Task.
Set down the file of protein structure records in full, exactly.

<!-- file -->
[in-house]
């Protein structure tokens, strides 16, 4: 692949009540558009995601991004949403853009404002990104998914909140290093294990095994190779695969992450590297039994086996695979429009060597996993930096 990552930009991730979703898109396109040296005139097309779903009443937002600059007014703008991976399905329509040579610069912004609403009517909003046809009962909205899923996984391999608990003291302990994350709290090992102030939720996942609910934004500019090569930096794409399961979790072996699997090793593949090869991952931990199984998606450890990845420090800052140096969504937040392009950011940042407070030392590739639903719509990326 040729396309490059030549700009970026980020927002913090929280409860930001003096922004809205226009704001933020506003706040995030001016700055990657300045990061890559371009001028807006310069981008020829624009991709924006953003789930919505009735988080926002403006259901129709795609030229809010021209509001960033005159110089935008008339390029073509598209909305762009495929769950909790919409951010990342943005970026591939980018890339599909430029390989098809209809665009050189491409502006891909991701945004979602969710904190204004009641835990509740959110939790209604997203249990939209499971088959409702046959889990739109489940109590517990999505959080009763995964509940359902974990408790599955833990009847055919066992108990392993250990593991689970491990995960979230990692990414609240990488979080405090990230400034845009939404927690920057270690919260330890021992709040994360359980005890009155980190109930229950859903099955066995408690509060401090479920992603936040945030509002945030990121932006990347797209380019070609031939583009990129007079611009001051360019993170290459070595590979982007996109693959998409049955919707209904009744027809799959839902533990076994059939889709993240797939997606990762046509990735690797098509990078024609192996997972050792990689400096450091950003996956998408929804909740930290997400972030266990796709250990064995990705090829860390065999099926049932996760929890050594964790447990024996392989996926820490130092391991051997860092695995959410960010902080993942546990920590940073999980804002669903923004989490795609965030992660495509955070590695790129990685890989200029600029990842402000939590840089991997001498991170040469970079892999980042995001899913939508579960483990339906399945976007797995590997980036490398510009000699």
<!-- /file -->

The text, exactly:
[in-house]
């Protein structure tokens, strides 16, 4: 692949009540558009995601991004949403853009404002990104998914909140290093294990095994190779695969992450590297039994086996695979429009060597996993930096 990552930009991730979703898109396109040296005139097309779903009443937002600059007014703008991976399905329509040579610069912004609403009517909003046809009962909205899923996984391999608990003291302990994350709290090992102030939720996942609910934004500019090569930096794409399961979790072996699997090793593949090869991952931990199984998606450890990845420090800052140096969504937040392009950011940042407070030392590739639903719509990326 040729396309490059030549700009970026980020927002913090929280409860930001003096922004809205226009704001933020506003706040995030001016700055990657300045990061890559371009001028807006310069981008020829624009991709924006953003789930919505009735988080926002403006259901129709795609030229809010021209509001960033005159110089935008008339390029073509598209909305762009495929769950909790919409951010990342943005970026591939980018890339599909430029390989098809209809665009050189491409502006891909991701945004979602969710904190204004009641835990509740959110939790209604997203249990939209499971088959409702046959889990739109489940109590517990999505959080009763995964509940359902974990408790599955833990009847055919066992108990392993250990593991689970491990995960979230990692990414609240990488979080405090990230400034845009939404927690920057270690919260330890021992709040994360359980005890009155980190109930229950859903099955066995408690509060401090479920992603936040945030509002945030990121932006990347797209380019070609031939583009990129007079611009001051360019993170290459070595590979982007996109693959998409049955919707209904009744027809799959839902533990076994059939889709993240797939997606990762046509990735690797098509990078024609192996997972050792990689400096450091950003996956998408929804909740930290997400972030266990796709250990064995990705090829860390065999099926049932996760929890050594964790447990024996392989996926820490130092391991051997860092695995959410960010902080993942546990920590940073999980804002669903923004989490795609965030992660495509955070590695790129990685890989200029600029990842402000939590840089991997001498991170040469970079892999980042995001899913939508579960483990339906399945976007797995590997980036490398510009000699």